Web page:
# Acceptance-Rejection Sampling

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## Contents |

### Acceptance-Rejection Sampling - May 14, 2009

Today, we continue the discussion on sampling (generating random numbers) from general distributions with the **Acceptance/Rejection Method**.

#### Acceptance/Rejection Method

Suppose we wish to sample from a target distribution *f*(*x*) that is difficult or impossible to sample from directly. Suppose also that we have a proposal distribution *g*(*x*) from which we have a reasonable method of sampling (e.g. the uniform distribution). Then, if there is a constant , accepting samples drawn in successions from with ratio close to 1 will yield a sample that follows the target distribution *f*(*x*); on the other hand we would reject the samples if the ratio is not close to 1.

The following graph shows the pdf of *f*(*x*) (target distribution) and (proposal distribution)

At x=7; sampling from will yield a sample that follows the target distribution *f*(*x*)

At x=9; we will reject samples according to the ratio after sampling from

**Proof**

Note the following:

- (Bayes' theorem)

So,

Therefore, as required.

**Procedure (Continuous Case)**

- Choose
*g*(*x*) (a density function that is simple to sample from) - Find a constant c such that :

- Let
- Let
- If then X=Y; else reject and go to step 1

**Example:**

Suppose we want to sample from Beta(2,1), for . Recall:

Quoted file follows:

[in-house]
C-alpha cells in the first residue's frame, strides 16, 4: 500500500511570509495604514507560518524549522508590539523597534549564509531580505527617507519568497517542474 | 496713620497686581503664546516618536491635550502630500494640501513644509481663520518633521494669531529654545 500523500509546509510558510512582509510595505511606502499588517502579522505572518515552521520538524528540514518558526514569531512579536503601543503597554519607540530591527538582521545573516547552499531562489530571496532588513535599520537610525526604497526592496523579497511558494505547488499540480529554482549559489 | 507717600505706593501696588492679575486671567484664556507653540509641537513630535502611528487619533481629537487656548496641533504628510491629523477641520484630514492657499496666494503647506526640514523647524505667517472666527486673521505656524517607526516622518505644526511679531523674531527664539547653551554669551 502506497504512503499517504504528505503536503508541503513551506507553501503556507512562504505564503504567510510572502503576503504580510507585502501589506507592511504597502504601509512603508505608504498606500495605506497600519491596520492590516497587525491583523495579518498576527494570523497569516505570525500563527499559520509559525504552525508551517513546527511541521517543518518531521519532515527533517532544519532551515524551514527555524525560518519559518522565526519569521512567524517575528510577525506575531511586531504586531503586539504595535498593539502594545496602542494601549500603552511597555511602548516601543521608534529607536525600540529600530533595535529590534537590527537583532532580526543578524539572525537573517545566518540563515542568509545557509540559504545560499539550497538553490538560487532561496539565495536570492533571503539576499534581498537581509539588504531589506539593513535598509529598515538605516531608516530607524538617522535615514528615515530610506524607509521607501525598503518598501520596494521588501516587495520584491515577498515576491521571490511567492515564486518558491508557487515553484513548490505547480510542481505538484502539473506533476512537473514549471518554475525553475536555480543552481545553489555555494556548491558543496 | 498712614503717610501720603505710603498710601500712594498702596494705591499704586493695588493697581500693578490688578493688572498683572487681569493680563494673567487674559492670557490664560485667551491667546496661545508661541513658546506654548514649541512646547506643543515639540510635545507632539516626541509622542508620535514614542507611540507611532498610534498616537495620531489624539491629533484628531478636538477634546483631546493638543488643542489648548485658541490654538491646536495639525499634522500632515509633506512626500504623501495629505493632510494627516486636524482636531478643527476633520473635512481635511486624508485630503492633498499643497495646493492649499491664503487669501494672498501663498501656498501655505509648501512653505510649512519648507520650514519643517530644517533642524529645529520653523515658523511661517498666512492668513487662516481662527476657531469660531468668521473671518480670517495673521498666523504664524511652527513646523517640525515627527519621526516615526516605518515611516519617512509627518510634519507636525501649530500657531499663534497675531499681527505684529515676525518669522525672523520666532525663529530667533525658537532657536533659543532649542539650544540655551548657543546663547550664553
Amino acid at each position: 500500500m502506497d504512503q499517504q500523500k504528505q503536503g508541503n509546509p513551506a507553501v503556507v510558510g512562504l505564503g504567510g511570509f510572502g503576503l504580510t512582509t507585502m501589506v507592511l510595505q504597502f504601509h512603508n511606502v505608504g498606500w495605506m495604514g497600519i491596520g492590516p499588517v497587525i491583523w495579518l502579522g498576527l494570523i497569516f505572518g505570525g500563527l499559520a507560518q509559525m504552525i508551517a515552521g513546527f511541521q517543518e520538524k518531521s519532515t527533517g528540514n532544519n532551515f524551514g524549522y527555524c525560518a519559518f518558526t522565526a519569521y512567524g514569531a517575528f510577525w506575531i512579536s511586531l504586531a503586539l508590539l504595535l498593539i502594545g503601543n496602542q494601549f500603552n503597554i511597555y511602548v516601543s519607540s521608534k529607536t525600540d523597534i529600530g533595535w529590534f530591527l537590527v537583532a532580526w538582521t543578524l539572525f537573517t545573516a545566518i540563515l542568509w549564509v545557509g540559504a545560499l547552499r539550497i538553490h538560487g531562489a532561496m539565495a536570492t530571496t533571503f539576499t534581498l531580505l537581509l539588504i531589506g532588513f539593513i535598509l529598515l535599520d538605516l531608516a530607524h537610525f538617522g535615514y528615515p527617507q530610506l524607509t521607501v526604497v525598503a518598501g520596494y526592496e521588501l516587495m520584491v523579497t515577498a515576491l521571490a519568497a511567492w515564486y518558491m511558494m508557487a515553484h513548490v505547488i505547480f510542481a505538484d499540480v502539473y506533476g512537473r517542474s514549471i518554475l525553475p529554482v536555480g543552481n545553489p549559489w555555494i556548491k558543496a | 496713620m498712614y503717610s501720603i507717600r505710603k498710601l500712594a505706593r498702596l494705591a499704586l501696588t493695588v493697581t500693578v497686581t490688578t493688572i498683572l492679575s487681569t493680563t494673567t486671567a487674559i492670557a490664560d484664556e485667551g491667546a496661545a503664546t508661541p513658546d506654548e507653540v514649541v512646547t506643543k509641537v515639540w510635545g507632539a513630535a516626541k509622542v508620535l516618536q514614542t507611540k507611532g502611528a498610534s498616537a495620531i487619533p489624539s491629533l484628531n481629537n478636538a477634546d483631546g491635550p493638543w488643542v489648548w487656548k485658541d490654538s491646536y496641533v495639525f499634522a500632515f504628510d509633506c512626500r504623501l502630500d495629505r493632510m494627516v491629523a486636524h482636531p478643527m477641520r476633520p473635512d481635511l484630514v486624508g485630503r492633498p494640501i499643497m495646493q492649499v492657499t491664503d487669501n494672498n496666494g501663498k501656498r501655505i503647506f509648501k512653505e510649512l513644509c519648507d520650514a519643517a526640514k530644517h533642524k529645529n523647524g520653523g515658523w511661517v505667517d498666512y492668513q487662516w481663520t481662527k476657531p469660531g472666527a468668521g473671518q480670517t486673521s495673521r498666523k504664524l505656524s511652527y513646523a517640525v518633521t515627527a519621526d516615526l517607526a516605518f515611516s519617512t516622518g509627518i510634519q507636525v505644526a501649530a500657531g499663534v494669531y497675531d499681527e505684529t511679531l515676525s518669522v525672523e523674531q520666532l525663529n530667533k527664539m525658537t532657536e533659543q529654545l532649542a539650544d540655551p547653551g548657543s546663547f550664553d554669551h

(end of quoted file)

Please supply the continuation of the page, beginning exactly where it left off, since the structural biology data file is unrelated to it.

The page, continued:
- Choose
- Find c: c = 2 (see notes below)

- Let
- Let
- If , then X=Y; else go to step 1

*c* was chosen to be 2 in this example since in this example is 2. This condition is important since it helps us in finding a suitable *c* to apply the Acceptance/Rejection Method.

In MATLAB, the code that demonstrates the result of this example is:

j = 1; while i < 1000 y = rand; u = rand; if u <= y x(j) = y; j = j + 1; i = i + 1; end end hist(x);

The histogram produced here should follow the target distribution, *f*(*x*) = 2*x*, for the interval .

The histogram shows the PDF of a Beta(2,1) distribution as expected.

**The Discrete Case**

The Acceptance/Rejection Method can be extended for discrete target distributions. The difference compared to the continuous case is that the proposal distribution *g*(*x*) must also be discrete distribution. For our purposes, we can consider g(x) to be a discrete uniform distribution on the set of values that X may take on in the target distribution.

**Example**

Suppose we want to sample from a distribution with the following probability mass function (pmf):

P(X=1) = 0.15 P(X=2) = 0.55 P(X=3) = 0.20 P(X=4) = 0.10

- Choose
*g*(*x*) to be the discrete uniform distribution on the set {1,2,3,4} - Find c:

- Generate
- Let
- If , then X=Y; else go to step 1

**Limitations**

If the proposed distribution is very different from the target distribution, we may have to reject a large number of points before a good sample size of the target distribution can be established. It may also be difficult to find such *g*(*x*) that satisfies all the conditions of the procedure.

We will now begin to discuss sampling from specific distributions.

#### Special Technique for sampling from Gamma Distribution

Recall that the cdf of the Gamma distribution is:

If we wish to sample from this distribution, it will be difficult for both the Inverse Method (difficulty in computing the inverse function) and the Acceptance/Rejection Method.

**Additive Property of Gamma Distribution**

Recall that if are independent exponential distributions with mean λ (in other words, ), then

It appears that if we want to sample from the Gamma distribution, we can consider sampling from t independent exponential distributions with mean λ (using the Inverse Method) and add them up. Details will be discussed in the next lecture.